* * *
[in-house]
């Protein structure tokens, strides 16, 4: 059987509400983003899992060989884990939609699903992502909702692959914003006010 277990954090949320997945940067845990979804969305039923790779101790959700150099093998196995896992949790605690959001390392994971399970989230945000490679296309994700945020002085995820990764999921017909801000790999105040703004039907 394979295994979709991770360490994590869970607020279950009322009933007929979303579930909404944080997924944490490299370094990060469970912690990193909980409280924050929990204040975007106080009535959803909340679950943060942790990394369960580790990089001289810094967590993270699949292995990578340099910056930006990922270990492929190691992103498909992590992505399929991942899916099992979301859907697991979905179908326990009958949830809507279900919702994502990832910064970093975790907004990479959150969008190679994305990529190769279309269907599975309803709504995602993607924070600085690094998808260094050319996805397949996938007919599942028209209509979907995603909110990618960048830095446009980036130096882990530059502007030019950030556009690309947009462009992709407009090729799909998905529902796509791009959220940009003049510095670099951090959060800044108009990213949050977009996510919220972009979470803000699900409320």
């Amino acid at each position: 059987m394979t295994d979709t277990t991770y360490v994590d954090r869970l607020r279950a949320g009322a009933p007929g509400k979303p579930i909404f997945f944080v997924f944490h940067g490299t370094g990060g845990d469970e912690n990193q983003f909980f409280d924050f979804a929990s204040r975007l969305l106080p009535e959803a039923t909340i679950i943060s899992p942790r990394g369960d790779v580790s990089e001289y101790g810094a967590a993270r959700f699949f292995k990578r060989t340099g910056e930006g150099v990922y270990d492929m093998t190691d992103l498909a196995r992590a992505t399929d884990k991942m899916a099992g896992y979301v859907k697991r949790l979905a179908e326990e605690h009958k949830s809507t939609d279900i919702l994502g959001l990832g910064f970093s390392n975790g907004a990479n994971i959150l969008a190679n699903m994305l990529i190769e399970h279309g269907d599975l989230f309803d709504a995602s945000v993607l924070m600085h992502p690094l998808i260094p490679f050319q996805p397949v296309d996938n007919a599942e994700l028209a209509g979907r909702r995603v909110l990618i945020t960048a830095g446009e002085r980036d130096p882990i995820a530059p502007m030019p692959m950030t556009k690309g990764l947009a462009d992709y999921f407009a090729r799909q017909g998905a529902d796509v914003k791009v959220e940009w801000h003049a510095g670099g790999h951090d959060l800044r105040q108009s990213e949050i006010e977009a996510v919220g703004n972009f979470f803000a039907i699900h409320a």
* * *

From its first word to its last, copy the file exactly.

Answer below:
[in-house]
């Protein structure tokens, strides 16, 4: 059987509400983003899992060989884990939609699903992502909702692959914003006010 277990954090949320997945940067845990979804969305039923790779101790959700150099093998196995896992949790605690959001390392994971399970989230945000490679296309994700945020002085995820990764999921017909801000790999105040703004039907 394979295994979709991770360490994590869970607020279950009322009933007929979303579930909404944080997924944490490299370094990060469970912690990193909980409280924050929990204040975007106080009535959803909340679950943060942790990394369960580790990089001289810094967590993270699949292995990578340099910056930006990922270990492929190691992103498909992590992505399929991942899916099992979301859907697991979905179908326990009958949830809507279900919702994502990832910064970093975790907004990479959150969008190679994305990529190769279309269907599975309803709504995602993607924070600085690094998808260094050319996805397949996938007919599942028209209509979907995603909110990618960048830095446009980036130096882990530059502007030019950030556009690309947009462009992709407009090729799909998905529902796509791009959220940009003049510095670099951090959060800044108009990213949050977009996510919220972009979470803000699900409320």
């Amino acid at each position: 059987m394979t295994d979709t277990t991770y360490v994590d954090r869970l607020r279950a949320g009322a009933p007929g509400k979303p579930i909404f997945f944080v997924f944490h940067g490299t370094g990060g845990d469970e912690n990193q983003f909980f409280d924050f979804a929990s204040r975007l969305l106080p009535e959803a039923t909340i679950i943060s899992p942790r990394g369960d790779v580790s990089e001289y101790g810094a967590a993270r959700f699949f292995k990578r060989t340099g910056e930006g150099v990922y270990d492929m093998t190691d992103l498909a196995r992590a992505t399929d884990k991942m899916a099992g896992y979301v859907k697991r949790l979905a179908e326990e605690h009958k949830s809507t939609d279900i919702l994502g959001l990832g910064f970093s390392n975790g907004a990479n994971i959150l969008a190679n699903m994305l990529i190769e399970h279309g269907d599975l989230f309803d709504a995602s945000v993607l924070m600085h992502p690094l998808i260094p490679f050319q996805p397949v296309d996938n007919a599942e994700l028209a209509g979907r909702r995603v909110l990618i945020t960048a830095g446009e002085r980036d130096p882990i995820a530059p502007m030019p692959m950030t556009k690309g990764l947009a462009d992709y999921f407009a090729r799909q017909g998905a529902d796509v914003k791009v959220e940009w801000h003049a510095g670099g790999h951090d959060l800044r105040q108009s990213e949050i006010e977009a996510v919220g703004n972009f979470f803000a039907i699900h409320a």